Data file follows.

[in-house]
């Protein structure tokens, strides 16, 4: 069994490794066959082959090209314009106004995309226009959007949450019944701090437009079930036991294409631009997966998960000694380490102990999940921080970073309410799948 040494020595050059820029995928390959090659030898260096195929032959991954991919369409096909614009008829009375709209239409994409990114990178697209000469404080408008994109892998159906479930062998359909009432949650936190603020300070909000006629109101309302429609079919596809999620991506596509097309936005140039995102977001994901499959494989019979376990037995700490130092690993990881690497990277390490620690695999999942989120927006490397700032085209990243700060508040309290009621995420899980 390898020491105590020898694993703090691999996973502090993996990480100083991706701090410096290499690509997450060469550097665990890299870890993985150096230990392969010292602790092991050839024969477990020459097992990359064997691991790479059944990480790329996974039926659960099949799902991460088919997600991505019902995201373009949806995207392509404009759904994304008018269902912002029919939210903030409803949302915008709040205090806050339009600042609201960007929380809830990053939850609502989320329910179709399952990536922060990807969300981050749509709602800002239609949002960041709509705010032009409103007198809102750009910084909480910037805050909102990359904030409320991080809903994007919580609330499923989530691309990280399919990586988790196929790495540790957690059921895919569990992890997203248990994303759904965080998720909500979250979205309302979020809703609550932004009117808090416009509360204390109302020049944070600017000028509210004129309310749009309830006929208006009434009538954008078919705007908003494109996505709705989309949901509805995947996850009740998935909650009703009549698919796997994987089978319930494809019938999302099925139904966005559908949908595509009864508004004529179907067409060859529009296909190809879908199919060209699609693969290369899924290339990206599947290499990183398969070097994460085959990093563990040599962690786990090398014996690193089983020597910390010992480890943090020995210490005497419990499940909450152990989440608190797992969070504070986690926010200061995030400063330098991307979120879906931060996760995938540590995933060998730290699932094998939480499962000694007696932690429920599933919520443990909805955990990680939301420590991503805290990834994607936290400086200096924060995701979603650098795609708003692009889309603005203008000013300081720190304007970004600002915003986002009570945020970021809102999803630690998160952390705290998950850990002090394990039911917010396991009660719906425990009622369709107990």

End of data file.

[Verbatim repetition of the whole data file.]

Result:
[in-house]
């Protein structure tokens, strides 16, 4: 069994490794066959082959090209314009106004995309226009959007949450019944701090437009079930036991294409631009997966998960000694380490102990999940921080970073309410799948 040494020595050059820029995928390959090659030898260096195929032959991954991919369409096909614009008829009375709209239409994409990114990178697209000469404080408008994109892998159906479930062998359909009432949650936190603020300070909000006629109101309302429609079919596809999620991506596509097309936005140039995102977001994901499959494989019979376990037995700490130092690993990881690497990277390490620690695999999942989120927006490397700032085209990243700060508040309290009621995420899980 390898020491105590020898694993703090691999996973502090993996990480100083991706701090410096290499690509997450060469550097665990890299870890993985150096230990392969010292602790092991050839024969477990020459097992990359064997691991790479059944990480790329996974039926659960099949799902991460088919997600991505019902995201373009949806995207392509404009759904994304008018269902912002029919939210903030409803949302915008709040205090806050339009600042609201960007929380809830990053939850609502989320329910179709399952990536922060990807969300981050749509709602800002239609949002960041709509705010032009409103007198809102750009910084909480910037805050909102990359904030409320991080809903994007919580609330499923989530691309990280399919990586988790196929790495540790957690059921895919569990992890997203248990994303759904965080998720909500979250979205309302979020809703609550932004009117808090416009509360204390109302020049944070600017000028509210004129309310749009309830006929208006009434009538954008078919705007908003494109996505709705989309949901509805995947996850009740998935909650009703009549698919796997994987089978319930494809019938999302099925139904966005559908949908595509009864508004004529179907067409060859529009296909190809879908199919060209699609693969290369899924290339990206599947290499990183398969070097994460085959990093563990040599962690786990090398014996690193089983020597910390010992480890943090020995210490005497419990499940909450152990989440608190797992969070504070986690926010200061995030400063330098991307979120879906931060996760995938540590995933060998730290699932094998939480499962000694007696932690429920599933919520443990909805955990990680939301420590991503805290990834994607936290400086200096924060995701979603650098795609708003692009889309603005203008000013300081720190304007970004600002915003986002009570945020970021809102999803630690998160952390705290998950850990002090394990039911917010396991009660719906425990009622369709107990």